30 August 2011

Inakadate Rice Art: Mum always said not to play with your food but..

Around 10km northwest of Hirosaki, the clever people of Inakadate have managed to create a concoction consisting of Japan's strongest attributes: rice growing, and painstaking perfection. With a population of around 8400, Inakadate, a seemingly little town like many others in Aomori (packed full of rice, apples and old people), has managed to stand out from the crowd with its incredible rice art, or tanbo art (田んぼアート).

2010 design
Started in 1993, to pull in visitors to its aging town, the villagers of Inakadate pioneered rice art, using varieties of grain to create images within the rice paddies. This year's image used seven different coloured varieties. These days a computer is used to map out the images, taking into account perspective from the 22 metre high viewing platform, and thousands of stakes used to plot them (over 8000 stakes were used for the 2010 田んぼ!). 
The 2003 portrait of Mona Lisa fell victim to the perspective issue, viewed from the castle-look-alike town hall, she let everyone know her good news.. looking somewhat pregnant. Check out the difference between the two perspectives from 2007`s art, from directly above and from the viewing platform.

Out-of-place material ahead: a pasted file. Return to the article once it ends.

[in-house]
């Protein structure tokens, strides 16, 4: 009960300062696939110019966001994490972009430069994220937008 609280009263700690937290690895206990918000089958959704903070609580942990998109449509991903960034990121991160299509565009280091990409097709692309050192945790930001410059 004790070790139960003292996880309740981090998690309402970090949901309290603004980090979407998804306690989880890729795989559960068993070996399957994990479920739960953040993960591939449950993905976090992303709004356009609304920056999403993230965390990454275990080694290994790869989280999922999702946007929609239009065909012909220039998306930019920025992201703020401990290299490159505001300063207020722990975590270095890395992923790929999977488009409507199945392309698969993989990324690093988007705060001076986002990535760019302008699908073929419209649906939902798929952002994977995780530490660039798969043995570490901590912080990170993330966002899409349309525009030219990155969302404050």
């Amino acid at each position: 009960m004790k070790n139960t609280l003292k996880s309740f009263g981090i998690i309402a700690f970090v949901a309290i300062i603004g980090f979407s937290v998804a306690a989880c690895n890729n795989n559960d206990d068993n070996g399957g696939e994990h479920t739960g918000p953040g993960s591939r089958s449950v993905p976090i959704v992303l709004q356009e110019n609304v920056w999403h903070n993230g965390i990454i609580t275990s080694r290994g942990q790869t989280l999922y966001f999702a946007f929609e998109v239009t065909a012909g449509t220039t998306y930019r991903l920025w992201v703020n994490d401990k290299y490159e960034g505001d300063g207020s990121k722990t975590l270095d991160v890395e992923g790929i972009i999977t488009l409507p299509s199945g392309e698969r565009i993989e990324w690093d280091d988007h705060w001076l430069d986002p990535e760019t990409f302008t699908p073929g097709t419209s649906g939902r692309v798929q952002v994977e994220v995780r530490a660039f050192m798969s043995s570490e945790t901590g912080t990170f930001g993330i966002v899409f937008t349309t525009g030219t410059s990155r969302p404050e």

This year's creation is of the Tale of the Bamboo Cutter, takentorimongatari (竹取物語), one of Japan's oldest tales. Check out the story at its Wikipedia page here (especially if you enjoy a sci-fi tale or two). I haven't included a picture as not to spoil the surprise, but is worth the visit for the few minutes of awe you get shuffling orderly around the viewing platform. There are a few little food stalls in the town hall carpark and a friendly obachan who gave me ¥100 off my melon. There's even a little foot onsen, ashiyuu (足湯), adjacent to the paddy opposite the town hall to help soak in the ricey atmosphere.

The Skinny: Get your (visual) fill of rice without the calories.

Price: Free! (There is a donation box with a couple of smiley obachans at the entrance for those feeling generous)
Where: The paddies are right opposite the Inakadate Town Office, plenty of 田んぼアート signs once you get there. Click here for a link from Jusco in Tsugaru City!
Dates: This year's season runs from May 30th until October 1st
Times: Open from 9am to 5pm (last admissions at 4.30pm)

1 comment:

  1. trying to do some Japanese coursework and need some sources 'in the target language' wondered if there are any flyers or a website for this?